As a result of the 2022 elections, the congressional delegations of 12 states will become more Republican because Republicans in those states gained seats, Democrats lost seats, or a combination of the two. The congressional delegations of nine states will become more Democratic because Democrats in those states gained seats, Republicans lost seats, or a combination of the two.
New York and Florida experienced the largest swings in total seats toward Republicans. In New York, Democrats lost four seats and Republicans gained three, while in Florida, Democrats lost three seats and Republicans gained four.
Illinois, Pennsylvania, Ohio, and North Carolina experienced the largest swings in total seats toward Democrats. In Illinois, Pennsylvania, and Ohio, Democrats gained one seat and Republicans lost two seats, while in North Carolina, Democrats gained two seats and Republicans lost one.
Despite gaining two seats due to apportionment, the partisan split of Texas’ congressional delegation remained the same as each party won one of the newly created seats.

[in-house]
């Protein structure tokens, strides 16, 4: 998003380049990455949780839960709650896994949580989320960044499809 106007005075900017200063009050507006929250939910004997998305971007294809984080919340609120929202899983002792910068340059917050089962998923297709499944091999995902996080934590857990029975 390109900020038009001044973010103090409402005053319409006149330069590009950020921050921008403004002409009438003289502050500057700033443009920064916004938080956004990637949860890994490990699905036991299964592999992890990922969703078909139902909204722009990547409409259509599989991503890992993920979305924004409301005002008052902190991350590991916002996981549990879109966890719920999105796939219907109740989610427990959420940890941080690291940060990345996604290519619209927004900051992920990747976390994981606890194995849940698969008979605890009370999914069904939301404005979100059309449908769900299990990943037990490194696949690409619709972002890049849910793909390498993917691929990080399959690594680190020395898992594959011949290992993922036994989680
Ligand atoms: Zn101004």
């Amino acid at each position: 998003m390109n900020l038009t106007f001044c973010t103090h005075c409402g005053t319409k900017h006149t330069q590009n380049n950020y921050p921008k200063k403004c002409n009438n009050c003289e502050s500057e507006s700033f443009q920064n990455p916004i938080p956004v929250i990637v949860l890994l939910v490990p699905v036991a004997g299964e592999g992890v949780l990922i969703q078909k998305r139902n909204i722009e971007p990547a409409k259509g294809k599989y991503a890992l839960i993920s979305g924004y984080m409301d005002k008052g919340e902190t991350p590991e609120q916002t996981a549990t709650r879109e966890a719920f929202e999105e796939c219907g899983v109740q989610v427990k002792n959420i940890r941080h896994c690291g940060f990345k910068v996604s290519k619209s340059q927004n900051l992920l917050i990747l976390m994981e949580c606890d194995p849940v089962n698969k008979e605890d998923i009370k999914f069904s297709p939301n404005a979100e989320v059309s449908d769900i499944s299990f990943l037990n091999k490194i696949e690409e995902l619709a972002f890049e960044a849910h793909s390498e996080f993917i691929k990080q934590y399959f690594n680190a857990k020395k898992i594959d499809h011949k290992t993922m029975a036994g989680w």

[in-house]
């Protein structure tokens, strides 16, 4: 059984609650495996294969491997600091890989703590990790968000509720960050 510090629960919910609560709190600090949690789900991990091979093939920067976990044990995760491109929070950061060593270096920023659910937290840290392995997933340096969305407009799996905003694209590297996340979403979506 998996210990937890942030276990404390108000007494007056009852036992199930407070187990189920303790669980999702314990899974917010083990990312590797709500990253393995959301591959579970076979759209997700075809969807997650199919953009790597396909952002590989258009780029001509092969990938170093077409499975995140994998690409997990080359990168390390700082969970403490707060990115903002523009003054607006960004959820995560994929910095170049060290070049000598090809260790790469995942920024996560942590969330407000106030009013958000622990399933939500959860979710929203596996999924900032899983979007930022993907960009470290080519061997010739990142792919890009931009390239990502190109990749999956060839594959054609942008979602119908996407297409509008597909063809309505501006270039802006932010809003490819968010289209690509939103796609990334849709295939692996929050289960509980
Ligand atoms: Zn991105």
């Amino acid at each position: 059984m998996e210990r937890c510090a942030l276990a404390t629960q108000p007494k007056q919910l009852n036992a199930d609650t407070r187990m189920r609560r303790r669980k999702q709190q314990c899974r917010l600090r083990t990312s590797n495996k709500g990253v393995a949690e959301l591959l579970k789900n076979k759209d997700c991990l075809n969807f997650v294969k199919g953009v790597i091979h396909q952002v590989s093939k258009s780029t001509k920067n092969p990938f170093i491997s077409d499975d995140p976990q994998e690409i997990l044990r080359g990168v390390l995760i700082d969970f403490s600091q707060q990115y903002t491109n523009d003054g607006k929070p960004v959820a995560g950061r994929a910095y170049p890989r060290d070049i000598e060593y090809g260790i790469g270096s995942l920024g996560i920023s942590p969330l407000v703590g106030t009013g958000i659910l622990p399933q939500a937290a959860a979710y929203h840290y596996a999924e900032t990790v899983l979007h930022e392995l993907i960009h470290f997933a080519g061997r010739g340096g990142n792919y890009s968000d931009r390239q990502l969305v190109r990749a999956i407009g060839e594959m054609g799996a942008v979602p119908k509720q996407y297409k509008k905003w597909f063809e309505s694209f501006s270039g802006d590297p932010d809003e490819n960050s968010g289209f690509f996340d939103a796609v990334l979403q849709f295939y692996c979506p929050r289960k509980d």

The 2022 election was the first election after the 2020 census, and the size of some state delegations changed as a result of the congressional apportionment process. Five states gained seats and will send larger delegations to the 118th Congress. Colorado, Florida, Montana, North Carolina, and Oregon gained one seat each, and Texas gained two seats. Seven states — California, Illinois, Michigan, New York, Ohio, Pennsylvania, and West Virginia — lost one seat each due to the 2020 census and will send smaller delegations to the 118th Congress.
Thirty-three states will send at least one new member to the 118th Congress, while 17 states will send the same members of Congress that represented them at the start of the 117th Congress.
Oregon will send the greatest percentage of new members to the 118th Congress: 37.5% of the Oregon delegation was not seated at the start of the 117th Congress.